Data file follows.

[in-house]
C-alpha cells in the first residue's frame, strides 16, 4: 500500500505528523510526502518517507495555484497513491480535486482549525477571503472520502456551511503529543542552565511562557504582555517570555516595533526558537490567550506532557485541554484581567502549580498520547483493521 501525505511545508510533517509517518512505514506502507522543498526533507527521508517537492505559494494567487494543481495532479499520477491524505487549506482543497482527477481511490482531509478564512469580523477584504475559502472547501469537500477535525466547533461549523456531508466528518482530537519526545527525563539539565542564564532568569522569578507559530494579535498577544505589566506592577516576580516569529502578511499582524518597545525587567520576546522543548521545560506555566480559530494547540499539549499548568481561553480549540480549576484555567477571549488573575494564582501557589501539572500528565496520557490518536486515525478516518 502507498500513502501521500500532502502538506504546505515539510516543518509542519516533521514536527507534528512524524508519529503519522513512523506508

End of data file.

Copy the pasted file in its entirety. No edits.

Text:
[in-house]
C-alpha cells in the first residue's frame, strides 16, 4: 500500500505528523510526502518517507495555484497513491480535486482549525477571503472520502456551511503529543542552565511562557504582555517570555516595533526558537490567550506532557485541554484581567502549580498520547483493521 501525505511545508510533517509517518512505514506502507522543498526533507527521508517537492505559494494567487494543481495532479499520477491524505487549506482543497482527477481511490482531509478564512469580523477584504475559502472547501469537500477535525466547533461549523456531508466528518482530537519526545527525563539539565542564564532568569522569578507559530494579535498577544505589566506592577516576580516569529502578511499582524518597545525587567520576546522543548521545560506555566480559530494547540499539549499548568481561553480549540480549576484555567477571549488573575494564582501557589501539572500528565496520557490518536486515525478516518 502507498500513502501521500500532502502538506504546505515539510516543518509542519516533521514536527507534528512524524508519529503519522513512523506508